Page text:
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Traffic Proximity

Traffic proximity indicates the distance and density of roadways with the potential to negatively impact health. Due to emissions from automobiles and heavy traffic noise pollution, communities proximal to traffic may breathe more polluted air, contact more contaminated soil, and experience more cognitive stress.
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Transcript: Hi, I’m traffic proximity! While roads help us get connected to our surroundings, there are negative aspects of being close to high volumes of traffic. There are several different types of roads and traffic – from highways, major arterial roads to small residential ones, I come in various shapes and sizes. Vehicles are one of the main ways that we move through our environment. They also cause a lot of pollution to our environment, particularly air and noise. Vehicular traffic emits harmful pollutants, such as PM2.5, carbon monoxide and nitrous dioxide, which are harmful to our respiratory system. Major roadways are also very noisy, leading to a higher risk for cardiovascular disease. Traffic can also cause respiratory and cardiovascular problems down the road. (no pun intended!) Traffic proximity similarly reflects the unequal burden that low-income and Black and Brown communities face in our built environments. Highways and major roads were often placed in these communities with little support to deal with their harm. Designers must be cognizant of these historical and ongoing inequities.


Proximity to traffic provides information on the distance of major roadways and the density of traffic on those roads. Traffic proximity is based on the traffic within a 500 meter search radius; this distance is large enough to capture the great majority of roadways that could have significant impacts on local residents. While proximity to roads provides access to jobs, health care, food, recreational opportunities, and other benefits, this indicator is designed to screen for the negative aspects of close proximity to high volumes of traffic, which include asthma, respiratory disease, cardiovascular disease, and delays in child development. According to the Center for Disease Control and Prevention (CDC), more than 11 million people in the U.S. live within 150 meters from a major highway.

Human Health Mechanism

Proximity to traffic affects the amount of noise and air pollution individuals experience. Exposure to traffic noise can also lead to increased stress and sleep disturbances. Additionally, vehicular traffic emits harmful pollutants, such as PM2.5, carbon monoxide and nitrous dioxide, which are harmful to our respiratory system. People who live close to major roads, streets, or highways are exposed to a higher amount of these air pollutants compared to those who do not live in such areas. As a result, nearby individuals suffer from a heightened risk of respiratory and cardiovascular diseases, such as asthma and coronary heart disease.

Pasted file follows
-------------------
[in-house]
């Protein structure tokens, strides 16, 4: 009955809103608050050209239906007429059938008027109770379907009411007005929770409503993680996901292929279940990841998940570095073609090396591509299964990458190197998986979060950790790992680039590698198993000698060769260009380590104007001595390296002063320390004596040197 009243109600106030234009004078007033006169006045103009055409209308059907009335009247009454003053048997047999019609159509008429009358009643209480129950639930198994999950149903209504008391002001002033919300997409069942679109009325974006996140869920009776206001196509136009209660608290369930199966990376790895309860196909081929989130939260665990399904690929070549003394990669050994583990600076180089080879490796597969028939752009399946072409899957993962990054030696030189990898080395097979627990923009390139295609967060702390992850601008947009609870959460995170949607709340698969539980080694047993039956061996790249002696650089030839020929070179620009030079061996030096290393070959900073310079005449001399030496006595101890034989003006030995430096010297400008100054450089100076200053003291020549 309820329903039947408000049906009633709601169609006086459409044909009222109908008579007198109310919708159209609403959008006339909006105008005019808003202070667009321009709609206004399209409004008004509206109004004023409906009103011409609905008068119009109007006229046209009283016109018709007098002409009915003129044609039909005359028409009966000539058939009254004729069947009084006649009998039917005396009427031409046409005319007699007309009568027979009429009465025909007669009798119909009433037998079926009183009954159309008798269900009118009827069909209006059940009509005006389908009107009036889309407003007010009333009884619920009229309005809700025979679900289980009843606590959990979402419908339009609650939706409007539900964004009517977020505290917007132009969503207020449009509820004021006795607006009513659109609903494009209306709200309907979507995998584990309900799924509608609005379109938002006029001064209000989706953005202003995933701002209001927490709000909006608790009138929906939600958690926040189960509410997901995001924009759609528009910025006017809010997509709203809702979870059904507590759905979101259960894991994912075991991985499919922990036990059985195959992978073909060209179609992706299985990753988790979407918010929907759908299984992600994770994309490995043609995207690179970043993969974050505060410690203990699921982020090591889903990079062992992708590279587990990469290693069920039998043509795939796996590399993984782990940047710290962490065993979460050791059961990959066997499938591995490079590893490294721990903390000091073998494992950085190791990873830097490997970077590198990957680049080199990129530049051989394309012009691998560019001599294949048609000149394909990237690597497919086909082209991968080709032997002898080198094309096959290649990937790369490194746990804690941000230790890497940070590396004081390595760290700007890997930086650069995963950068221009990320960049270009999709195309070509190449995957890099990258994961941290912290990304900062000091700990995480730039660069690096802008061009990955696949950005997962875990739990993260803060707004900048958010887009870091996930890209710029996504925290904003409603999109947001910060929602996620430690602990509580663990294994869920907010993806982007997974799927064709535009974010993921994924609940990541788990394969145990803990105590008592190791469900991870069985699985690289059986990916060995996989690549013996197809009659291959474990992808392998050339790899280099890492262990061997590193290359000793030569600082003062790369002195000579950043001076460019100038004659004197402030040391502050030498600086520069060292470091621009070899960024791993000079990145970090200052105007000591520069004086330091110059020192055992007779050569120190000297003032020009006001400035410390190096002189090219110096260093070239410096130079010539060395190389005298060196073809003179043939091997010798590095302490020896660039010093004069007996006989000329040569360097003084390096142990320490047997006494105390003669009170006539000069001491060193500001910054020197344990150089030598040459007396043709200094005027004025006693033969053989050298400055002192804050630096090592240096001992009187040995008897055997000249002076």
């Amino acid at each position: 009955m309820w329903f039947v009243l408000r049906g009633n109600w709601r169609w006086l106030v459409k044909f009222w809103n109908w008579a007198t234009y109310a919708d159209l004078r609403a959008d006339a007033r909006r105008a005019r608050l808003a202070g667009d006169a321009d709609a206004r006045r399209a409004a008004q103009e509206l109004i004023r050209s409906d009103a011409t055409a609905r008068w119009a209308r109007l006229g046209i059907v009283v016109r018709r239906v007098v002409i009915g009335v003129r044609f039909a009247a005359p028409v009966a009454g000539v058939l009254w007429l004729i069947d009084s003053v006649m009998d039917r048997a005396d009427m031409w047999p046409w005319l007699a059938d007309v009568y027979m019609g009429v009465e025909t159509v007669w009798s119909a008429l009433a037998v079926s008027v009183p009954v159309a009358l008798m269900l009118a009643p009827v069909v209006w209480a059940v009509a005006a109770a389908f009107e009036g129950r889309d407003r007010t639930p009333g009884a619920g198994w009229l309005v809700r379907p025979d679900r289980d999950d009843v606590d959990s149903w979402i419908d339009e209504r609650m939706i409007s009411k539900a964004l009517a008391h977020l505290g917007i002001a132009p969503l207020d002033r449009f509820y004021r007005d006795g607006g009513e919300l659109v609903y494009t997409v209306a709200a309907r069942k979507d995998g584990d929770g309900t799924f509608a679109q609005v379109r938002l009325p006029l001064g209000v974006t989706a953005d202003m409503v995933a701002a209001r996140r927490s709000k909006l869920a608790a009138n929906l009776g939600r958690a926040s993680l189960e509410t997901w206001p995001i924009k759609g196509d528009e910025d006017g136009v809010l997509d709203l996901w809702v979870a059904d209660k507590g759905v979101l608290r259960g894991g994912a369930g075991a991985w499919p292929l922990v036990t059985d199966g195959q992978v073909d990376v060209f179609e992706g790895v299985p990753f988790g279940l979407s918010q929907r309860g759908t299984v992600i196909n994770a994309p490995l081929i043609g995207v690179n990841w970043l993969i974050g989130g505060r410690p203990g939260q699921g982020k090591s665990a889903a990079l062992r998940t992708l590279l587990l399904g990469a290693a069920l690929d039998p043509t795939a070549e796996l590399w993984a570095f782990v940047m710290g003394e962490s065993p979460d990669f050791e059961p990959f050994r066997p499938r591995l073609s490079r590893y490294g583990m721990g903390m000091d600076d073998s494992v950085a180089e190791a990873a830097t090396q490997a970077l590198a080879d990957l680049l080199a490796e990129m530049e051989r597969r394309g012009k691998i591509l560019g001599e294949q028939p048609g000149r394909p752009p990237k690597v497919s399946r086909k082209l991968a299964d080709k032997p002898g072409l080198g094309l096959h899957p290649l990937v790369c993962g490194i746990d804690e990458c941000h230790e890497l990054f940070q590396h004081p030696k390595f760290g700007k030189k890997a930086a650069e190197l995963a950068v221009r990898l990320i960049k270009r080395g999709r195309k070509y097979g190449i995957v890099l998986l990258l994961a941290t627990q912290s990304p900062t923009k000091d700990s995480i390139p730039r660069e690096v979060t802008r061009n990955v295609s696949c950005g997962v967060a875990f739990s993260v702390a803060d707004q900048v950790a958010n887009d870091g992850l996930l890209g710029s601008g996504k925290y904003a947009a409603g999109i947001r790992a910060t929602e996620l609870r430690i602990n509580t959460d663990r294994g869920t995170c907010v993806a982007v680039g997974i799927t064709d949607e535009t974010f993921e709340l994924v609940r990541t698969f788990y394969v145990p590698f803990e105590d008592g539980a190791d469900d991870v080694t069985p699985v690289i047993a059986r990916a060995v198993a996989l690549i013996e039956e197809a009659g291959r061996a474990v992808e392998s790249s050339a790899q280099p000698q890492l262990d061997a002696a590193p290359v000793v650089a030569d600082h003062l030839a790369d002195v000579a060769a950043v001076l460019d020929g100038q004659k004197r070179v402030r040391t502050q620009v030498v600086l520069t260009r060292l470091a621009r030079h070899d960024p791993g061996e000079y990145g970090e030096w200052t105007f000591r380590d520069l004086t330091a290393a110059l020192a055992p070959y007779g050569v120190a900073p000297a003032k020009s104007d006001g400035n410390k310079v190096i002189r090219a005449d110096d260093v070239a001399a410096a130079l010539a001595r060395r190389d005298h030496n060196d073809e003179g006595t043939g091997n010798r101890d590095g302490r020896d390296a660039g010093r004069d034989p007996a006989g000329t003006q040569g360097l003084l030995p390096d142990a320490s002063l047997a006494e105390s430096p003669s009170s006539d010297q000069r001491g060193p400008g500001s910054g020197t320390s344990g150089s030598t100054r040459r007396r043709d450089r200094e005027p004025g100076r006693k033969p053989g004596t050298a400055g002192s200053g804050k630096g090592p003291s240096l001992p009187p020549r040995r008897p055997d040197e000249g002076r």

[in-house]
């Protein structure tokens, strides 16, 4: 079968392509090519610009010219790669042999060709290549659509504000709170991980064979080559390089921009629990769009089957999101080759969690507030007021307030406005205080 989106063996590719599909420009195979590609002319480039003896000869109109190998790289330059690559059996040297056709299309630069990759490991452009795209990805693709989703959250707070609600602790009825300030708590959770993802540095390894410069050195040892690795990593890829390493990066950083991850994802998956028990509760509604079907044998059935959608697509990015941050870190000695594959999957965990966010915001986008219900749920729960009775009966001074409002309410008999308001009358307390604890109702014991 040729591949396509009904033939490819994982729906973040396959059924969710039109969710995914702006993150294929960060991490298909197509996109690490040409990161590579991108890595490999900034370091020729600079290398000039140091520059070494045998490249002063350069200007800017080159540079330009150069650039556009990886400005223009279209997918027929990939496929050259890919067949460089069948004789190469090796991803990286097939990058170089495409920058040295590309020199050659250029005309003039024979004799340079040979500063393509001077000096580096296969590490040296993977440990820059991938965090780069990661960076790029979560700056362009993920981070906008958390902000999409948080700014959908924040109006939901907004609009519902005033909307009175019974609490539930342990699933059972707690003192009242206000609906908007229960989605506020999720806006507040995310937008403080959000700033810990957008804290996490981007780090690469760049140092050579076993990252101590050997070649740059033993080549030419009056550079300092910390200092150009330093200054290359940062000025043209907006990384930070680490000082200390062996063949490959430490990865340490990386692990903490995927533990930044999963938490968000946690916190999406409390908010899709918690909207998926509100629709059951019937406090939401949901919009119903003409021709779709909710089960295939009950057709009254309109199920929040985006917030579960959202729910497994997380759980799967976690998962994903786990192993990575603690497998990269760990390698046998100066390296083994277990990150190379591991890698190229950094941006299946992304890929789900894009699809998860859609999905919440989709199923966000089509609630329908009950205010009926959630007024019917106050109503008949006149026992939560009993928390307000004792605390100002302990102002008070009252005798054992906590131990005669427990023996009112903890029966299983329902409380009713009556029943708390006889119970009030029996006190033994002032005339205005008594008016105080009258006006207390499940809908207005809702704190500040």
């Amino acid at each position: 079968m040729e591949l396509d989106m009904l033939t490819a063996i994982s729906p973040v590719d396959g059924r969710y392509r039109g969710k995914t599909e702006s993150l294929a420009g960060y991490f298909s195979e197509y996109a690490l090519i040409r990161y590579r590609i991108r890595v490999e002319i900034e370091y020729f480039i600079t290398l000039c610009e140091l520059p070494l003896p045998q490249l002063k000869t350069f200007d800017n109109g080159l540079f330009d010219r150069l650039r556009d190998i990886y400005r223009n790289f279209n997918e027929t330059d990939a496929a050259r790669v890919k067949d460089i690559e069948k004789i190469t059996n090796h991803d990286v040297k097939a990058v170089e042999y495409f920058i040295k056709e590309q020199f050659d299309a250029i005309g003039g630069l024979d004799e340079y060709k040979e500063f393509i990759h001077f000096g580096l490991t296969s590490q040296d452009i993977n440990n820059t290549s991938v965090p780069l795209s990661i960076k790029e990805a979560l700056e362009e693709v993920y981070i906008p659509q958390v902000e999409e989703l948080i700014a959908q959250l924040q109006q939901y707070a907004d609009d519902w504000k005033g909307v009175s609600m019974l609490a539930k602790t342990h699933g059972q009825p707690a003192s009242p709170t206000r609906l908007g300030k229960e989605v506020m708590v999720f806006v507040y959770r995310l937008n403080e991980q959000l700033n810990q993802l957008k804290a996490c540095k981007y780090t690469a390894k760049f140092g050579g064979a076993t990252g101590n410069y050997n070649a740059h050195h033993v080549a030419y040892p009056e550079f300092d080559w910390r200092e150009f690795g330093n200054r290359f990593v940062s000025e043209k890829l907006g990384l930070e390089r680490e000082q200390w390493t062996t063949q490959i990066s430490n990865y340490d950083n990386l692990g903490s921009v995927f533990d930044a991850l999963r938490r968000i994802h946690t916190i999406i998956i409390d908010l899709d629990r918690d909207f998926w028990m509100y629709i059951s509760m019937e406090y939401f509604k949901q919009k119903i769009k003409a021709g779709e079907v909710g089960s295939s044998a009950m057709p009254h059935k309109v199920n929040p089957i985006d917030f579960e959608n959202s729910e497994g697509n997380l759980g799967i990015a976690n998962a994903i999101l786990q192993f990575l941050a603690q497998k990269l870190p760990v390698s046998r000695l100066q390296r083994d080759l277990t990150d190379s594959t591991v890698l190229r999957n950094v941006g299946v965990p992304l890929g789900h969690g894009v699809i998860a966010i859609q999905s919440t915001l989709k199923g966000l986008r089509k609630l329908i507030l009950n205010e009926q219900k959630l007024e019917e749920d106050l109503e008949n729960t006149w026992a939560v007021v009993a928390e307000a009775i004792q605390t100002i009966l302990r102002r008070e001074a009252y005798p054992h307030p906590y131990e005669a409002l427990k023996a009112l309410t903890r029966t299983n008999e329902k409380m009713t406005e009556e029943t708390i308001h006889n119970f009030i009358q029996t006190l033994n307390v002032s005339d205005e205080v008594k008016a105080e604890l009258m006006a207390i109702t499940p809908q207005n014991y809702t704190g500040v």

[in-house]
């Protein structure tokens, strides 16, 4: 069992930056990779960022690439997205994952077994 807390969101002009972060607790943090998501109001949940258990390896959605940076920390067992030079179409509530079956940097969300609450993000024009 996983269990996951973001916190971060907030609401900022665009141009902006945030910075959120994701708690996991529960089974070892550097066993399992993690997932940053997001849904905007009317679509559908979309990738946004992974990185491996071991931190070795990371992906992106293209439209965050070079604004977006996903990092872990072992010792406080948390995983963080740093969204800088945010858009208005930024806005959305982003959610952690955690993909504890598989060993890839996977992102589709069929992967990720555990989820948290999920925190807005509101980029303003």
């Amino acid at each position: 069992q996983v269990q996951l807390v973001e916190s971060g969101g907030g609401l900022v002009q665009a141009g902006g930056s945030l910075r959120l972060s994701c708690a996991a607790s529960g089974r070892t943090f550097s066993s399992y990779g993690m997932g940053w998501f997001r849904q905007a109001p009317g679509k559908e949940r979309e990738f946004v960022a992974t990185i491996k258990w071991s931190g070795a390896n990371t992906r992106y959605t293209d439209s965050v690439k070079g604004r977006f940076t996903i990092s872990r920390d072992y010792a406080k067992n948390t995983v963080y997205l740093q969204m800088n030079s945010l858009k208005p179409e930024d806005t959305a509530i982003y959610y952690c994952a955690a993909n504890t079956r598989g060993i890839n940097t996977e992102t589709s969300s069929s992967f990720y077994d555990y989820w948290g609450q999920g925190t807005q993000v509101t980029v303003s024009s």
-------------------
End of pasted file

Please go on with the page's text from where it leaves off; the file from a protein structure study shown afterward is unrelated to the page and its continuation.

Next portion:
Indicator Measurement

Data on traffic proximity are provided by the US Environmental Protection Agency’s (US EPA) EJScreen, an environmental justice screening tool that uses national data to map places that are more vulnerable and susceptible to environmental burdens.  EJScreen calculates traffic proximity by count of vehicles (annual average daily traffic [AADT]) at major roads within 500 meters, divided by distance in meters. EJScreen’s traffic proximity metric is a weighted value, meaning that closer traffic is given more weight and more distant traffic is given less. For example, traffic 500 meters away is given only one tenth as much weight as traffic 50 meters away. 

Source of Exposures

There are many different types of roads and sources of traffic, ranging from major highways to residential streets. Zoning regulations and urban planning permissions may also impact the establishment of roadways and nearby businesses. The positioning of highways is inherently tied to racial discrimination, as they have been predominantly constructed through communities of color. Consequently, this has led to an unequal distribution of highway pollution, disproportionately affecting these communities.

Related Health Outcomes & Exposures

PM2.5, Ozone, Respiratory Health, Cardiovascular Health, Noise Pollution


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  1. Traffic Proximity Data Source: US EPA. EJScreen: Traffic Proximity and Volume. Data year 2020. Retrieved April 2023 from
  2. Brender JD, Maantay JA, Chakraborty J. Residential proximity to environmental hazards and adverse health outcomes. Am J Public Health. 2011;101 Suppl 1(Suppl 1):S37-S52. doi:10.2105/AJPH.2011.300183
  3. Eitland E, Klingensmith L, MacNaughton P, et al. Schools For Health. 2017. Accessed October 19, 2023.
  4. Kweon B.-S., Mohai P., Lee S., Sametshaw A.M. Proximity of public schools to major highways and industrial facilities, and students’ school performance and health hazards. Environ. Plan B Urban Anal. City Sci. 2018;45:312–329. doi:10.1177/0265813516673060.
  5. Perkins&Will. Healthy Schools by Design. Published April 18, 2023. Accessed October 19, 2023.
  6. US EPA. EJScreen Map Descriptions. Published June 3, 2015. Accessed October 15, 2023.
  7. US EPA. EJScreen Technical Documentation for Version 2.2. Updated July 2023. Accessed November 21, 2023.
  8. Xiao W. The Road to Racial Justice: Resolving the Disproportionate Health Burden Placed on Communities of Color by Highway Pollution. Columbia Human Rights Law Review. 2021; 52(2):911-956. Accessed October 15, 2023.